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‘Nightwatch’ a vampire tale that stirs up a Red scare (sarah michelle gellar mention)

James Verniere

Wednesday 1 March 2006, by Webmaster

In Timur Bekmambetov’s “Nightwatch,” vampires and shape-shifters live among the humans in present-day Moscow.

It’s “Underworld: The Red Square Variations.” A phenomenon at home that’s spawning a blockbuster sequel, with a third installment in the works, the film combines post-Soviet malaise, post-9/11 apocalyptic jitters with images and themes from such genre films as “Underworld” and, believe it or not, “Ghostbusters.”

Occasionally uplifted by striking visual lyricism, such as a spellbound boy with crimson smoke pouring out of his eyes, “Nightwatch” is also long-winded and narratively clotted.

Its protagonists are “Others,” non-human beings who run the gamut from vampires to seers engaged in an eternal standoff between good and evil, a standoff that will soon be tipped in evil’s favor, as if anyone needed to tell us, by the appearance of an anti-Christ figure and world-shattering final battle.

Anton Gorodetsky (Konstantin Khabensky) is a seer whose job is to track vampires into a netherworld known as the Gloom, armed with a vampire-scorching flashlight, and fine them for unlawful behavior. In the course of a day’s work, he encounters a weirdly familiar looking boy (Dmitry Martynov) and a mysterious blonde (Mariya Poroshina) in the city’s labyrinthine subway system.

The blonde is cursed (aren’t they all?), and the boy is the one prophesied to give evil the advantage. Anton’s co-workers include Bear and Tiger Cub, vampire-busting shape-shifters in love who hurtle around Moscow in a rocket-powered yellow truck, and an owl named Olga (Galina Tyunina). Who ya gonna call?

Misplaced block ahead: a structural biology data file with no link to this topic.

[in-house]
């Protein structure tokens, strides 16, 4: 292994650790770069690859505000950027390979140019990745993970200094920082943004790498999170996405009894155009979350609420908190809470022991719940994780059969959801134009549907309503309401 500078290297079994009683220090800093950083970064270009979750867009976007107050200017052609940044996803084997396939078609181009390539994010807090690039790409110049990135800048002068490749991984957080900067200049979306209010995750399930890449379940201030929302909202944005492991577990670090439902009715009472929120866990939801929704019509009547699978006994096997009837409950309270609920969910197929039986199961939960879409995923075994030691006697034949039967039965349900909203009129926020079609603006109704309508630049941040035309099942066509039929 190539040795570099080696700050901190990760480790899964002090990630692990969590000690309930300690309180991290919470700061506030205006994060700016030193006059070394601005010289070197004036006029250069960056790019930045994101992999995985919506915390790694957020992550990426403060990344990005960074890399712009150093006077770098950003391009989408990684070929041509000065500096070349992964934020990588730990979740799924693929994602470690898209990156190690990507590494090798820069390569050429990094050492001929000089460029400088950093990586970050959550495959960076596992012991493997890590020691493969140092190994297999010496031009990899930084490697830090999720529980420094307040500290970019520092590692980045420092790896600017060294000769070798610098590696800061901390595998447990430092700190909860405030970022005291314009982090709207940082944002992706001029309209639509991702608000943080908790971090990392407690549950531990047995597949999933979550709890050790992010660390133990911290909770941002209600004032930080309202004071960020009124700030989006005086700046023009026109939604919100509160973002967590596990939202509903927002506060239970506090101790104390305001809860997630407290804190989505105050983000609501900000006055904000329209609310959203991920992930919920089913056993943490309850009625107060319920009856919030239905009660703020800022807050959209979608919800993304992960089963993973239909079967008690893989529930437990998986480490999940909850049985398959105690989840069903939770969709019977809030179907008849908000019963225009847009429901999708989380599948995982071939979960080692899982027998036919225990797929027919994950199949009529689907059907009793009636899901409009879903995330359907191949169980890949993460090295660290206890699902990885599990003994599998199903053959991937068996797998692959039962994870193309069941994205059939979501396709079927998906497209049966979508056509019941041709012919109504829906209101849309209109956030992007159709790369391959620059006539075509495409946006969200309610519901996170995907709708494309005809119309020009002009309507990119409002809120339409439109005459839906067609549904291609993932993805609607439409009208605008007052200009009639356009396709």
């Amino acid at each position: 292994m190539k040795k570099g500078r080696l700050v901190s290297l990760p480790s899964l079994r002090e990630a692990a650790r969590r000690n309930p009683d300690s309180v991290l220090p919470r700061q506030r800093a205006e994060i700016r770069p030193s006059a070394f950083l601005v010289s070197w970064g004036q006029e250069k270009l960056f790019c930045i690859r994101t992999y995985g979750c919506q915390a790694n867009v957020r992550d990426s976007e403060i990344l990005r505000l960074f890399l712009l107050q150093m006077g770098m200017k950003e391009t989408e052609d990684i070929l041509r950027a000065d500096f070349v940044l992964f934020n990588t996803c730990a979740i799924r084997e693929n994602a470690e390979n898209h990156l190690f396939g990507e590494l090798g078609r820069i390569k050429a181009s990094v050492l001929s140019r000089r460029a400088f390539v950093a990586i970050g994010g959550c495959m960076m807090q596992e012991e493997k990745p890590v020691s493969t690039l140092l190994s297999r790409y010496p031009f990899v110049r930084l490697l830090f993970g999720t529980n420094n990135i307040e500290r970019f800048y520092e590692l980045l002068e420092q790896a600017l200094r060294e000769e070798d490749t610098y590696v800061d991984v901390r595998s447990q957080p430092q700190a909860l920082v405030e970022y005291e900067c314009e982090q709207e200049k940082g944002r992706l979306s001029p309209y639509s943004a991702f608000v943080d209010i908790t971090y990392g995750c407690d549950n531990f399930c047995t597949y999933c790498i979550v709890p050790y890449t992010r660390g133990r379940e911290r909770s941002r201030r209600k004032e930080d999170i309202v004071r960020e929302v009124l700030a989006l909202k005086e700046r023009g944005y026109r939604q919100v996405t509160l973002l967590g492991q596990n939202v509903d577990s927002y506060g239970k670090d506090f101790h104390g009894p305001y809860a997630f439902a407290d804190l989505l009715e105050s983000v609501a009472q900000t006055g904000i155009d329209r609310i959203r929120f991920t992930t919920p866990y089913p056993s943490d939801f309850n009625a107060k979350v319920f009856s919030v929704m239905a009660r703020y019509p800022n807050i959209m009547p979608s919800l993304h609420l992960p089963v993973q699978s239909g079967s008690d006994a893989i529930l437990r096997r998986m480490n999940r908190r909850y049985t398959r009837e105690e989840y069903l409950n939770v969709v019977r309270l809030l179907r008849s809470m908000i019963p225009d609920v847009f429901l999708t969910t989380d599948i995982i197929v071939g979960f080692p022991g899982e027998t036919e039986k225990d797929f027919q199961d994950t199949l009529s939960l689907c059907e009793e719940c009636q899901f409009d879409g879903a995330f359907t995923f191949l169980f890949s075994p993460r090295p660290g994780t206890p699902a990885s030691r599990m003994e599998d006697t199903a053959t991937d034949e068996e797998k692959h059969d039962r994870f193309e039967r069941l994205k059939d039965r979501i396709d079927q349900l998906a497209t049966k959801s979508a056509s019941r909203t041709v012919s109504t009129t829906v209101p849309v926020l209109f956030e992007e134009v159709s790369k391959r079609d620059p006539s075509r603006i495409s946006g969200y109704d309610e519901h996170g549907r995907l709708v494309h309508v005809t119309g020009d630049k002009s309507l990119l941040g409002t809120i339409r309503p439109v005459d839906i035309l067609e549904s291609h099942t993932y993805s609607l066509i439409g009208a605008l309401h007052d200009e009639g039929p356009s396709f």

On paper, this all sounds good, a Russian-flavored version of Francis Lawrence’s underrated 2005 hit “Constantine” featuring a particularly grimy, dysfunctional Moscow.

But the film’s characters either lack charisma or are not given a chance to make an impression, something we are especially reminded of when Bekmambetov shows us a clip of Sarah Michelle Gellar’s Buffy. “Nightwatch” is like “Constantine” with Shia LaBeouf in the lead instead of Keanu Reeves.

But the Kazakhstan-born writer-director, who adapted the novel by Sergei Lukyanenko, redeems himself in Mario Bava-esque scenes involving a disgruntled vampire in a ruined beauty salon. Shots of a cement-colored, Soviet-era high-rise surrounded by a swarm of batlike creatures suggested to me what the great Polish filmmaker Krzysztof Kieslowski (“The Decalogue”) might have achieved had he lent his hand to this sort of thing.

But Bekmambetov overdoes the heavy-metal music, MTV-style editing and optical tricks. Let’s just say that the light-saber reference is a dead dog, even if it gets the fanboys hot and bothered. Bekmambetov is also far too fond of bodily fluids and bugs and has a bad case of voice-over logorrhea. This film’s plot could have compressed into a film half its two-hour length.

With a more coherent story and stronger characters, this “Watch” would have been so much more watchable.

(“Nightwatch” contains violence and grotesque images.)